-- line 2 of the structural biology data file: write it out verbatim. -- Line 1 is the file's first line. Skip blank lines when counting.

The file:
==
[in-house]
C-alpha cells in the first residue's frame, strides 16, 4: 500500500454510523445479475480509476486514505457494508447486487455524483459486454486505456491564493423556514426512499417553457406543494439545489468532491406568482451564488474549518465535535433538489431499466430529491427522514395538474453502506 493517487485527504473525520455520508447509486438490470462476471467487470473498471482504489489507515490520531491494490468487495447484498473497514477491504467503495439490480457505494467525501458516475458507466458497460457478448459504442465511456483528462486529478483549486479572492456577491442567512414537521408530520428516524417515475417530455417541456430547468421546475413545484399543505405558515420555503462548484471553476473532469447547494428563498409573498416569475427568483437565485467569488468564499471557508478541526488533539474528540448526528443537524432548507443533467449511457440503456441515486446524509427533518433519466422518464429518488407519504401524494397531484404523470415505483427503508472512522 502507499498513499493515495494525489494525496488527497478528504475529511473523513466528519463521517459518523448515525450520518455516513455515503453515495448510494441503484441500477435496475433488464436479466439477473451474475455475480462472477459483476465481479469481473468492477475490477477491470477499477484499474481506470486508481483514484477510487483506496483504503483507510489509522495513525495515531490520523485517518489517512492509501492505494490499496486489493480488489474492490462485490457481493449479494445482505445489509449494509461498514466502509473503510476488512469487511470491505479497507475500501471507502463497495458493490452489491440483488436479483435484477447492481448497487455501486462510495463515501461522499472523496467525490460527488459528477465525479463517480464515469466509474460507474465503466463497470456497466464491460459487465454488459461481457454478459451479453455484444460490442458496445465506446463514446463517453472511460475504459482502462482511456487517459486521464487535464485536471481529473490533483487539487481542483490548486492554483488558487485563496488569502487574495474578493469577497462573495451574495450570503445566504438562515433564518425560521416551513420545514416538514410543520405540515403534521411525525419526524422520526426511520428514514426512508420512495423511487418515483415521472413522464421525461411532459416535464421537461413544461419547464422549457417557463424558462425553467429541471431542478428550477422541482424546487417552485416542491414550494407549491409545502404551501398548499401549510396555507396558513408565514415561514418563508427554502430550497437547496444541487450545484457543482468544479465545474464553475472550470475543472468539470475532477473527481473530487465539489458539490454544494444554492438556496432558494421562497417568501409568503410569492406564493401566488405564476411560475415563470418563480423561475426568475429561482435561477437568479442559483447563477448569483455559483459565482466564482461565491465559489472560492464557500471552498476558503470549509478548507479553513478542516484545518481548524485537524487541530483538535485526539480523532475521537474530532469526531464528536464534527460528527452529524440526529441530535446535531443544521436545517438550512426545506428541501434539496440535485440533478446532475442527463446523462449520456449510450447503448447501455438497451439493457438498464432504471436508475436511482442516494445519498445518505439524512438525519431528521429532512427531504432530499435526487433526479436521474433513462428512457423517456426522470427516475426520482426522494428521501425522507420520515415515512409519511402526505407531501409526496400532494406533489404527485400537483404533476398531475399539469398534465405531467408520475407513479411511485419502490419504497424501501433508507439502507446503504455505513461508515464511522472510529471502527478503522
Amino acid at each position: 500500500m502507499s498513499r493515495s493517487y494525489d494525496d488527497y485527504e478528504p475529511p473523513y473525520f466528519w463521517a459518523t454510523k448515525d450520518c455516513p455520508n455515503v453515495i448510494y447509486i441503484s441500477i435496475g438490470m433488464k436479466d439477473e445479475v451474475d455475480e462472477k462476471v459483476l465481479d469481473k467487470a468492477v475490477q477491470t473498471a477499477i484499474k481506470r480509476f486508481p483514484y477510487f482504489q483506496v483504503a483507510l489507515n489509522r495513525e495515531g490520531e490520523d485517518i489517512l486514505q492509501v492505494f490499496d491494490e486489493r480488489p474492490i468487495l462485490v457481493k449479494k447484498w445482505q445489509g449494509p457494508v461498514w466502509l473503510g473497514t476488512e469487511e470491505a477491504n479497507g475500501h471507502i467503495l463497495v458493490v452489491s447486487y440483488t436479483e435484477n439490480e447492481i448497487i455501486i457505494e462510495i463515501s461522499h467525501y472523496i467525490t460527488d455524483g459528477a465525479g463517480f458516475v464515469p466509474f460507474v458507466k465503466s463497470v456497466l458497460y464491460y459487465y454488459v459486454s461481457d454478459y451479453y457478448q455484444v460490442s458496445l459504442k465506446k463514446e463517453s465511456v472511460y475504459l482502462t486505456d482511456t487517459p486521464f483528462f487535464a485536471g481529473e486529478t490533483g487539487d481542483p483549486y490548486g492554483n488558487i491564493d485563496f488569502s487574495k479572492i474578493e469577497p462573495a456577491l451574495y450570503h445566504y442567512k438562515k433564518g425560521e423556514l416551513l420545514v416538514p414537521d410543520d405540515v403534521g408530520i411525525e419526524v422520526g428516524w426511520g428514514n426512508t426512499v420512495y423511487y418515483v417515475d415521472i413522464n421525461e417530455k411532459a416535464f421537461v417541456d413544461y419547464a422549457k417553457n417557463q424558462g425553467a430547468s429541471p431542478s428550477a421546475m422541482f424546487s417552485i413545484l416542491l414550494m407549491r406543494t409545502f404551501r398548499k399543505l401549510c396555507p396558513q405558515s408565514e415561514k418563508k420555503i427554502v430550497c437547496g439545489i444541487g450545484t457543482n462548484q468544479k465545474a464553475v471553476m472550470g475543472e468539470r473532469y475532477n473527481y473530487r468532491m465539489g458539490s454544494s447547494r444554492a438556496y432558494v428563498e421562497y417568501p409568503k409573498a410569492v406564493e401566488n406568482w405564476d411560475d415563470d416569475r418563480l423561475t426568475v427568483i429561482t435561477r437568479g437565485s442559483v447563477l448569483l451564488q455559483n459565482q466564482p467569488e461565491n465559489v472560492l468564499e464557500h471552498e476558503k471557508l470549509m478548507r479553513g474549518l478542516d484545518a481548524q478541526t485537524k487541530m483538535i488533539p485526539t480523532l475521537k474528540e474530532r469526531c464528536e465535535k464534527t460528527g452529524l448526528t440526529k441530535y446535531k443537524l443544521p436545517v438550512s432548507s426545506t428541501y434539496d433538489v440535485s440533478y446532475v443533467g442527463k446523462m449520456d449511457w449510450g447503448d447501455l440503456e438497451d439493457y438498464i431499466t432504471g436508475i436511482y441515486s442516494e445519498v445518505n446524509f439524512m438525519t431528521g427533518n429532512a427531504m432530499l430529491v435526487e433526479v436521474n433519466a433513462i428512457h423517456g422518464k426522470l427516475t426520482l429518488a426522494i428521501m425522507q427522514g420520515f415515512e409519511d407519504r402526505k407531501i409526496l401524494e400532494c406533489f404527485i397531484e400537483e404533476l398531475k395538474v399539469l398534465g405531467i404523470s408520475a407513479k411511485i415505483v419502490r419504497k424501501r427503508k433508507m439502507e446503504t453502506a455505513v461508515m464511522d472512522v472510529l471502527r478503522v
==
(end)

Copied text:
C-alpha cells in the first residue's frame, strides 16, 4: 500500500454510523445479475480509476486514505457494508447486487455524483459486454486505456491564493423556514426512499417553457406543494439545489468532491406568482451564488474549518465535535433538489431499466430529491427522514395538474453502506 493517487485527504473525520455520508447509486438490470462476471467487470473498471482504489489507515490520531491494490468487495447484498473497514477491504467503495439490480457505494467525501458516475458507466458497460457478448459504442465511456483528462486529478483549486479572492456577491442567512414537521408530520428516524417515475417530455417541456430547468421546475413545484399543505405558515420555503462548484471553476473532469447547494428563498409573498416569475427568483437565485467569488468564499471557508478541526488533539474528540448526528443537524432548507443533467449511457440503456441515486446524509427533518433519466422518464429518488407519504401524494397531484404523470415505483427503508472512522 502507499498513499493515495494525489494525496488527497478528504475529511473523513466528519463521517459518523448515525450520518455516513455515503453515495448510494441503484441500477435496475433488464436479466439477473451474475455475480462472477459483476465481479469481473468492477475490477477491470477499477484499474481506470486508481483514484477510487483506496483504503483507510489509522495513525495515531490520523485517518489517512492509501492505494490499496486489493480488489474492490462485490457481493449479494445482505445489509449494509461498514466502509473503510476488512469487511470491505479497507475500501471507502463497495458493490452489491440483488436479483435484477447492481448497487455501486462510495463515501461522499472523496467525490460527488459528477465525479463517480464515469466509474460507474465503466463497470456497466464491460459487465454488459461481457454478459451479453455484444460490442458496445465506446463514446463517453472511460475504459482502462482511456487517459486521464487535464485536471481529473490533483487539487481542483490548486492554483488558487485563496488569502487574495474578493469577497462573495451574495450570503445566504438562515433564518425560521416551513420545514416538514410543520405540515403534521411525525419526524422520526426511520428514514426512508420512495423511487418515483415521472413522464421525461411532459416535464421537461413544461419547464422549457417557463424558462425553467429541471431542478428550477422541482424546487417552485416542491414550494407549491409545502404551501398548499401549510396555507396558513408565514415561514418563508427554502430550497437547496444541487450545484457543482468544479465545474464553475472550470475543472468539470475532477473527481473530487465539489458539490454544494444554492438556496432558494421562497417568501409568503410569492406564493401566488405564476411560475415563470418563480423561475426568475429561482435561477437568479442559483447563477448569483455559483459565482466564482461565491465559489472560492464557500471552498476558503470549509478548507479553513478542516484545518481548524485537524487541530483538535485526539480523532475521537474530532469526531464528536464534527460528527452529524440526529441530535446535531443544521436545517438550512426545506428541501434539496440535485440533478446532475442527463446523462449520456449510450447503448447501455438497451439493457438498464432504471436508475436511482442516494445519498445518505439524512438525519431528521429532512427531504432530499435526487433526479436521474433513462428512457423517456426522470427516475426520482426522494428521501425522507420520515415515512409519511402526505407531501409526496400532494406533489404527485400537483404533476398531475399539469398534465405531467408520475407513479411511485419502490419504497424501501433508507439502507446503504455505513461508515464511522472510529471502527478503522